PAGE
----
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Best Korean Dramas of 2023

Written by YumCha! Editorial Team Tell a Friend

Our editors' picks for the ten best Korean dramas of 2023!


D.P. 2
D.P. Season 2
Webtoon-based military drama D.P., which made our year-end list in 2021, returned this year with a gut-wrenching second season again helmed by writer-director Han Jun Hee. Though less intimate than the first Netflix series which told smaller stories of what drives desperate conscripts to desert, Season 2 is even more daring and disturbing by starting with the army barrack shooting that ended Season 1. When shocked protagonist An Jun Ho (Jung Hae In) questions how this could happen, the reply from a fellow soldier cuts straight to the terrible truth: it could happen to anyone. In this season, the D.P. unit not only pursues deserters but also accountability from the military institution that incubates a toxic hazing culture and covers up death and violence. Veering at times into rogue action thriller territory, D.P. 2 pulls no punches with its defiant indictment of the establishment, or its soul-draining acknowledgment of reality.


Daily Dose of Sunshine
Daily Dose of Sunshine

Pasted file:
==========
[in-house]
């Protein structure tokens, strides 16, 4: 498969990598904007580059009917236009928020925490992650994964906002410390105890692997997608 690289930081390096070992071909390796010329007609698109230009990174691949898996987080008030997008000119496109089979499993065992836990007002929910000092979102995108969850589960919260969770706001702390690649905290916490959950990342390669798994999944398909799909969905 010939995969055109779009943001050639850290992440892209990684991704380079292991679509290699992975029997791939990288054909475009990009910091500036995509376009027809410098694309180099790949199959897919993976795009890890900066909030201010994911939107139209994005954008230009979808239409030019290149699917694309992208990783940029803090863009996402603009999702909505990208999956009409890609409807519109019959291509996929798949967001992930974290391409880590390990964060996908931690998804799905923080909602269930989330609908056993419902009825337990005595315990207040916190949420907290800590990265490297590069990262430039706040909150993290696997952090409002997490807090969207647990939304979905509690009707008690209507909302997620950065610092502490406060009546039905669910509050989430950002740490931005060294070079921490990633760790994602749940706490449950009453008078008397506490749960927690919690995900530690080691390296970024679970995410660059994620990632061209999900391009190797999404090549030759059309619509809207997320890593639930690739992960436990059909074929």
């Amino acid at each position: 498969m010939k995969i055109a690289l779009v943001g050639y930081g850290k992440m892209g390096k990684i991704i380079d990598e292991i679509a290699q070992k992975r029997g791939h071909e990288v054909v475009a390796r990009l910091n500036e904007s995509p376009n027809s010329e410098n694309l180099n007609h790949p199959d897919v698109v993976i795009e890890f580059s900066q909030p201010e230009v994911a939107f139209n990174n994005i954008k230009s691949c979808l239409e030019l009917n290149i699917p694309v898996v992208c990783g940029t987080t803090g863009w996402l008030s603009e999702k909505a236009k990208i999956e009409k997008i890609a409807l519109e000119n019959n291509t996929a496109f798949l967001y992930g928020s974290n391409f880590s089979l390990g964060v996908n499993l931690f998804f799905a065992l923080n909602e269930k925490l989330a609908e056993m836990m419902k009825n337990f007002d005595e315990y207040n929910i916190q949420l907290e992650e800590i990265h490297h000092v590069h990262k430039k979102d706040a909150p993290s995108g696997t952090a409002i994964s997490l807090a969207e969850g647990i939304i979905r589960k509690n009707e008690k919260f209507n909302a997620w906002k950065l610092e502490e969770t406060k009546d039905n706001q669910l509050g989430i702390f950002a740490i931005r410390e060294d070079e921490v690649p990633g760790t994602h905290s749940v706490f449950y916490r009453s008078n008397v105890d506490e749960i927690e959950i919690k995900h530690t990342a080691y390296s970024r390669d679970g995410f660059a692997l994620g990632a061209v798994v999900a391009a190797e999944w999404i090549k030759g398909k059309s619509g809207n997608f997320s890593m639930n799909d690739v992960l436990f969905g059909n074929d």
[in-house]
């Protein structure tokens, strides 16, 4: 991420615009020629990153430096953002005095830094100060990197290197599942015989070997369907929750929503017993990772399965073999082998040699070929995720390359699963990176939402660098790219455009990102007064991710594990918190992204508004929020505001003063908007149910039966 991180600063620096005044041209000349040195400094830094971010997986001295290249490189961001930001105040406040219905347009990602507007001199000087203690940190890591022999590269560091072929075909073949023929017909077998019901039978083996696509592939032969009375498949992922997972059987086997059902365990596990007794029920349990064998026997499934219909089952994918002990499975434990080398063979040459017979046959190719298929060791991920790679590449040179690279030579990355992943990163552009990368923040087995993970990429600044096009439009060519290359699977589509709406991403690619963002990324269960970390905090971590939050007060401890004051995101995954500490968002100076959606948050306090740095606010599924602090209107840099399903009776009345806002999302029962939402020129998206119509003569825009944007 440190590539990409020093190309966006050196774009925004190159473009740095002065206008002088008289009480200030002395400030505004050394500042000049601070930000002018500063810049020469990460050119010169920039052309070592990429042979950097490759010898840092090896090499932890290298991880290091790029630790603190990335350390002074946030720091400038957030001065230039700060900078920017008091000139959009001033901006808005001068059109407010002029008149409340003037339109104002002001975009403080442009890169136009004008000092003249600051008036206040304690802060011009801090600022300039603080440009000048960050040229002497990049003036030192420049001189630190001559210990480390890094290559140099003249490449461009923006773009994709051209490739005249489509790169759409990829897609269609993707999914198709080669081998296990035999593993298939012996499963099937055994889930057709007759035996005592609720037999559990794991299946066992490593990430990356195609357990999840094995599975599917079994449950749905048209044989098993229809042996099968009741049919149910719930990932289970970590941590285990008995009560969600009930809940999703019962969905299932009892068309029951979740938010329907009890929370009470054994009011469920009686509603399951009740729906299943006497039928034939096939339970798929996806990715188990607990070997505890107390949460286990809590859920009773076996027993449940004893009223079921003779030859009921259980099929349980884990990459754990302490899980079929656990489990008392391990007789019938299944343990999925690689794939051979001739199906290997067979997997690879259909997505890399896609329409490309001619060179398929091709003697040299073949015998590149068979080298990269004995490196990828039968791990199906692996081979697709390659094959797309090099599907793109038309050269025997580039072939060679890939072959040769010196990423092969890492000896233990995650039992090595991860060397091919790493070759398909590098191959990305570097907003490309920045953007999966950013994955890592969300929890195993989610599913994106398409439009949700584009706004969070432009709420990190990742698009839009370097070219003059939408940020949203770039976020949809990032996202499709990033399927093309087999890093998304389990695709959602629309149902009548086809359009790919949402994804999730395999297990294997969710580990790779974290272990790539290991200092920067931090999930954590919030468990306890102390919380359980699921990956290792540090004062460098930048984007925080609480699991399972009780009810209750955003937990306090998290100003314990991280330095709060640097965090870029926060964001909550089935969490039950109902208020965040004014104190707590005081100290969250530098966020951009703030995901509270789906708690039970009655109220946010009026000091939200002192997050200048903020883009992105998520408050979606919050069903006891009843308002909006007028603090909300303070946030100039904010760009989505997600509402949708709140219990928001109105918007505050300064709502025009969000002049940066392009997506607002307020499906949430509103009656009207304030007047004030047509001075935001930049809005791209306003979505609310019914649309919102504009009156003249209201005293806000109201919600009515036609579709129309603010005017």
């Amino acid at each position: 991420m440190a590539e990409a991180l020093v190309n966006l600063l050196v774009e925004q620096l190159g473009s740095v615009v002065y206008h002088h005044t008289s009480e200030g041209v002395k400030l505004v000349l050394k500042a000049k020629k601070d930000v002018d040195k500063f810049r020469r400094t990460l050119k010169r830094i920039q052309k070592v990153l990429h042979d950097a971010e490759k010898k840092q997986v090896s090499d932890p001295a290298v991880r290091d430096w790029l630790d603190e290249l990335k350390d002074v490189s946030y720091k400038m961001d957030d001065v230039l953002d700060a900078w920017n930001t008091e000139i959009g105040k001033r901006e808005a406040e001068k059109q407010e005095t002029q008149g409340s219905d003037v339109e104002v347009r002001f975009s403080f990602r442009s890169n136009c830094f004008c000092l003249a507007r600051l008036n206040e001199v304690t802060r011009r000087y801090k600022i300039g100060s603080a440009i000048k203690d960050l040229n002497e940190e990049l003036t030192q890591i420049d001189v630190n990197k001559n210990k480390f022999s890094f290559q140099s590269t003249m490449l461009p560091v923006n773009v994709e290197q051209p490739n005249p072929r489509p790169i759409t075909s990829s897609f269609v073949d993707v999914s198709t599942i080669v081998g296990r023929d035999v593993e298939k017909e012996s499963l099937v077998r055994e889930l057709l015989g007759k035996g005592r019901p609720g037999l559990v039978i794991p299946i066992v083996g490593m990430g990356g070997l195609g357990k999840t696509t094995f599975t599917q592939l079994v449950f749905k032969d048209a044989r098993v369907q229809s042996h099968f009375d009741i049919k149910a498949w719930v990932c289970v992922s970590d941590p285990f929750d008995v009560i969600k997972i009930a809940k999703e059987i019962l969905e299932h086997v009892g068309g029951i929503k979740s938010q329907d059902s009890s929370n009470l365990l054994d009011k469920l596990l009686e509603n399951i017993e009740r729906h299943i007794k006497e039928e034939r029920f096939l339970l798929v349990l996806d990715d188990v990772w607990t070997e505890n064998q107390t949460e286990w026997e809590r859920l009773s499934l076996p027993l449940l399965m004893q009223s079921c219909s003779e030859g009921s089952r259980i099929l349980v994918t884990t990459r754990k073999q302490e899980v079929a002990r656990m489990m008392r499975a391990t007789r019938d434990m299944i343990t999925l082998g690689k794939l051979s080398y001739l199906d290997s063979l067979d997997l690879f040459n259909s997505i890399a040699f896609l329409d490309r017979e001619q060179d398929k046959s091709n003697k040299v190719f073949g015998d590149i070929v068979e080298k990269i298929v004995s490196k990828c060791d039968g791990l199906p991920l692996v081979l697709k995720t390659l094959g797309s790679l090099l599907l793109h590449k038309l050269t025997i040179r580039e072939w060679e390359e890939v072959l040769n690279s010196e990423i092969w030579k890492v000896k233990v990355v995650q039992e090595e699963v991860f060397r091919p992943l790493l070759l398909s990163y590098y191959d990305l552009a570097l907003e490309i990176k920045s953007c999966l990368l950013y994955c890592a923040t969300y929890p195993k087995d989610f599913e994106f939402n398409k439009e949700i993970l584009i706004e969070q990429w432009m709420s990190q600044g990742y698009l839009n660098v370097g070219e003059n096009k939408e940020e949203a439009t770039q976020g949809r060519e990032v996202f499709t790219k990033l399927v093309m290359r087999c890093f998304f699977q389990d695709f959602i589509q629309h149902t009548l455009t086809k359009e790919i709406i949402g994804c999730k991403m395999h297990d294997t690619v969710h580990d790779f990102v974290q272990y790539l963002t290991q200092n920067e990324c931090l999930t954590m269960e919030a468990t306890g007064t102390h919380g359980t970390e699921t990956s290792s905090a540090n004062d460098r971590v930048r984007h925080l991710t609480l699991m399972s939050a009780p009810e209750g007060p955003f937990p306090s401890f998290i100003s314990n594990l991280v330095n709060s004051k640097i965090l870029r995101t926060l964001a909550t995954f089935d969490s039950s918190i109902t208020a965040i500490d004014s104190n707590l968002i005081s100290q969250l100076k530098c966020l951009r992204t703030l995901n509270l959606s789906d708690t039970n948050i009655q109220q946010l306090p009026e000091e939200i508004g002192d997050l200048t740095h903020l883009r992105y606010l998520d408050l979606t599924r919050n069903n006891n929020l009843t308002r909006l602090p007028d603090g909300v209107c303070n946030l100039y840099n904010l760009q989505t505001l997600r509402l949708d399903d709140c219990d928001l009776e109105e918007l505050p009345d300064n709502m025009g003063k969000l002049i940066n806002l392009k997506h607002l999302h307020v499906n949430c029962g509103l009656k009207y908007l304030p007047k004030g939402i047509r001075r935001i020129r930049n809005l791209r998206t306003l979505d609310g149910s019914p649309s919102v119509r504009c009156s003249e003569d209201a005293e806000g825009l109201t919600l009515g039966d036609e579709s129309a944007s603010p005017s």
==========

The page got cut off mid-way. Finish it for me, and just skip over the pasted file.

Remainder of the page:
"It's always darkest before the dawn. The darkest nights make way for sunlight. The light will shine on you." Psychiatric patients search for the light in the ward with the help of doctors and nurses in the Netflix series Daily Dose of Sunshine, based on a same-titled webtoon by a former nurse. Park Bo Young leads the medical drama as nurse Jung Da Eun, who transfers to the Psychiatric Department and learns how to help patients cope with mental disorders. Bipolar disorder, social anxiety disorder, panic attack, paranoia, pseudodementia, PTSD, borderline personality disorder, depression, schizophrenia, self-abuse, borderline intelligence – these commonly cited but oft-misunderstood terminologies are portrayed through patient perspectives for better understanding of the illness. Apart from patients in wards, main characters Da Eun, Go Yun (Yeon Woo Jin) and Yu Chan (Jang Dong Yoon) also each deal with their own mental health problems, allowing audiences to relate to the situations even more. And of course, we couldn't ask for a sweeter and warmer lead than Park Bo Young to be our ray of sunshine in this healing drama.